Hurry up and wait

In case you hadn’t noticed, summer is here. But with it comes a tension: my incessant urge to be productive collides with my deep desire for Sabbath rest.

Getting busy and doing something — anything — is my normal way of being. I suspect I’m not alone. These days our culture operates in a frenzy. Our careers are frenetic. In my parents’ generation, one expected to settle into a job and work there until you retired. Now, why wait for change? In 2010, while baby boomers largely reported having one career in their lifetime, Gen Xers reported that they expect three or four career changes. These days even entertainment is frenetic: We used to look at a newspaper to find out what TV shows were on and settled into the couch with snacks. Now, why wait? In 2010, 55 percent of TV Guide survey respondents said they mostly watched Internet-provided video.

We are not good at waiting. Rapid decisions and frequent change have infiltrated us everywhere. That’s neither bad nor good; it’s just a fact of life. But it tells me this: the more our environment presses us to do something, anything — anything, that is, but wait — the more we need to ask whether our time might best be spent pausing … slowing down … even crawling … to … a … stop.

There are times when the most urgent task to do is to hurry up and wait; when the most crucial order of business is to sit awhile and pray; when the most important activity is to listen. It’s true for us as individual disciples, and it’s true for us as a church.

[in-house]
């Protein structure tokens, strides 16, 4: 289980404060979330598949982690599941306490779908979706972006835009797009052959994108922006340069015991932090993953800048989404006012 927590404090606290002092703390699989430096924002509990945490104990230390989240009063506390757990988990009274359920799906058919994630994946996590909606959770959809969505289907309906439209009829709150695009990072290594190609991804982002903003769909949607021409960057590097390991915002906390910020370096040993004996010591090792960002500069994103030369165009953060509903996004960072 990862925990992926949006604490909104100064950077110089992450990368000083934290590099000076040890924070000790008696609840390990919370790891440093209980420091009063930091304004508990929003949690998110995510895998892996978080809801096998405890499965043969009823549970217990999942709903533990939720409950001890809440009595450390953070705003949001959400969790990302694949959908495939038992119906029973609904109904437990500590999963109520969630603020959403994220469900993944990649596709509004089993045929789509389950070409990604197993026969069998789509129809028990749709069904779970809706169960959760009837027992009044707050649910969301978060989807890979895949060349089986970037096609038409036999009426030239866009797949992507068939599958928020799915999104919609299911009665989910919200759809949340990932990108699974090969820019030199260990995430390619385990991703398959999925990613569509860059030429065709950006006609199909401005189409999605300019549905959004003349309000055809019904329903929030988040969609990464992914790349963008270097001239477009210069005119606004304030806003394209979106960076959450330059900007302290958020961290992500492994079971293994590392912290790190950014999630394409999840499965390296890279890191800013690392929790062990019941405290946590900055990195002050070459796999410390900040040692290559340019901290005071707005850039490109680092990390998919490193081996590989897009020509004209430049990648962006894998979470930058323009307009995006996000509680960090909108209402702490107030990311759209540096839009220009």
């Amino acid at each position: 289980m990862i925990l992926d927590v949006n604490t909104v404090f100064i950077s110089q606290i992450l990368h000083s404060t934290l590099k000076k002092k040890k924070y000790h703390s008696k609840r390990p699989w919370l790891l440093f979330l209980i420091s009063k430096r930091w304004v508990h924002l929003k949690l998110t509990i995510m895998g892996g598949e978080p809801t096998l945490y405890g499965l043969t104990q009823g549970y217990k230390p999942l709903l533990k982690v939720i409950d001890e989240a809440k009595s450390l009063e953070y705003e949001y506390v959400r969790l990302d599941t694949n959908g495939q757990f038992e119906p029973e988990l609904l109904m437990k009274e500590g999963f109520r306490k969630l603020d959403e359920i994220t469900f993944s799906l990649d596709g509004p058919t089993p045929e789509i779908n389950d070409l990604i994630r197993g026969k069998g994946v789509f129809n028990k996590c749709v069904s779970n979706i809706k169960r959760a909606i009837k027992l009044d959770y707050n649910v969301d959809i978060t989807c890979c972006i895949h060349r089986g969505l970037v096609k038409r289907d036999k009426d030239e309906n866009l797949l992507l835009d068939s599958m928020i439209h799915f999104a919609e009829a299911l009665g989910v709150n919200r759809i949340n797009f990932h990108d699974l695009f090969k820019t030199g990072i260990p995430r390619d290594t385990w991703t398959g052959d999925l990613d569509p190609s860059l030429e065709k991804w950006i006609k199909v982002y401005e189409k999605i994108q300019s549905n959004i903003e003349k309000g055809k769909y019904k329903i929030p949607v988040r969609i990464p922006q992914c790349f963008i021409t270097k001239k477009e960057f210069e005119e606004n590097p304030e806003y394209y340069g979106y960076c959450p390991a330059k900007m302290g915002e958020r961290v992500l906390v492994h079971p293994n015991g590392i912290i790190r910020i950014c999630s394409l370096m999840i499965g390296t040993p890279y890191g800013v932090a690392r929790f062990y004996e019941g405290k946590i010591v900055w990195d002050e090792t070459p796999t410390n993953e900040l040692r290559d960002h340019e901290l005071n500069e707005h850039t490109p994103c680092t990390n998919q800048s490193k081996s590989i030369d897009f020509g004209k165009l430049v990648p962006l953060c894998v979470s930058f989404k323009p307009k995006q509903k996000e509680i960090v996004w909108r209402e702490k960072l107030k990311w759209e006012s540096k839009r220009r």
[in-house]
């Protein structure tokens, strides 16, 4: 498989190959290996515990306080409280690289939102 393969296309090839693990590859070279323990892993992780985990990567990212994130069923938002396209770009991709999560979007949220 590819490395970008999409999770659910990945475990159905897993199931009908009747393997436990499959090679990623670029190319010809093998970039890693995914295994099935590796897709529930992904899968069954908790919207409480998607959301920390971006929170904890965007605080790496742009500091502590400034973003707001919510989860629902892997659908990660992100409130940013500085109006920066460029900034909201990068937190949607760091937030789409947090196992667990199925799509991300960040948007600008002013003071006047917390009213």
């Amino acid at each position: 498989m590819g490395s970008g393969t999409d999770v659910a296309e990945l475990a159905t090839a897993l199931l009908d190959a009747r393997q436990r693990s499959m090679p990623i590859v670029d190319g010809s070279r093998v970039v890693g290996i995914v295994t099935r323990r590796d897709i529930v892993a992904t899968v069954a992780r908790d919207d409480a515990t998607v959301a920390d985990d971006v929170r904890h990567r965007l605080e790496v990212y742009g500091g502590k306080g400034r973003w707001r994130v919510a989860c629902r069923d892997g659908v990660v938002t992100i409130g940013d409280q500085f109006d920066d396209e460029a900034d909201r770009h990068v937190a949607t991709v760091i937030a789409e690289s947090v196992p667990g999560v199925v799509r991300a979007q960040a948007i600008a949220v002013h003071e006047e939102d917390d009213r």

Recently our church officers and staff gathered for our annual leadership retreat. We took a brief look back to our church’s life over the past six years. We rehearsed the aspirations, accomplishments and unfinished business of our most recent strategic plan.

Then, instead of launching into program planning, we stopped. We paused to consider what God might be asking of us now. Instead of asking “What programs should we initiate?” or “What staff should we hire?” we asked questions that my colleague Corey Nelson picked up at Shepherd of the Hills Church in Austin:


1. What kind of people do we want to send out into the world?

2. What kind of church forms those kinds of people?

3. What kind of leader forms that kind of church?

4. What kind of staff forms that kind of leader?


These are the right questions for this time. This time, when we’re (at last!) not facing major conflict. This time, when we’ve enjoyed stable leadership for a while. This time, when we have the luxury to discern. We would be dreadful stewards if we squandered this time by careening into the next and the next and the next worthy activity that presents itself.

Ecclesiastes tells us, “For everything there is a season, and a time for every purpose under heaven. A time to be born, and a time to die; a time to plant, and a time to pluck up what is planted.” A time, if you will, to get busy; and a time to take a moment of quiet or a time of Sabbath with God.

Activity isn’t bad. There’s a time for both, for activity and waiting. The day after our retreat we commissioned high school Work Trip participants; they are clear about the direction they’re headed, and they’re ready to get busy.

But thank God for the gift of time for waiting too. The gift of time for waiting to decide what to do next … the gift of time for waiting to choose a new path … the gift of time for waiting until the word from God is clear. The gift of time for waiting until the Spirit comes … until the Spirit comes, in God’s own time.


Christine Chakoian is pastor and head of staff at First Presbyterian Church in Lake Forest, Ill.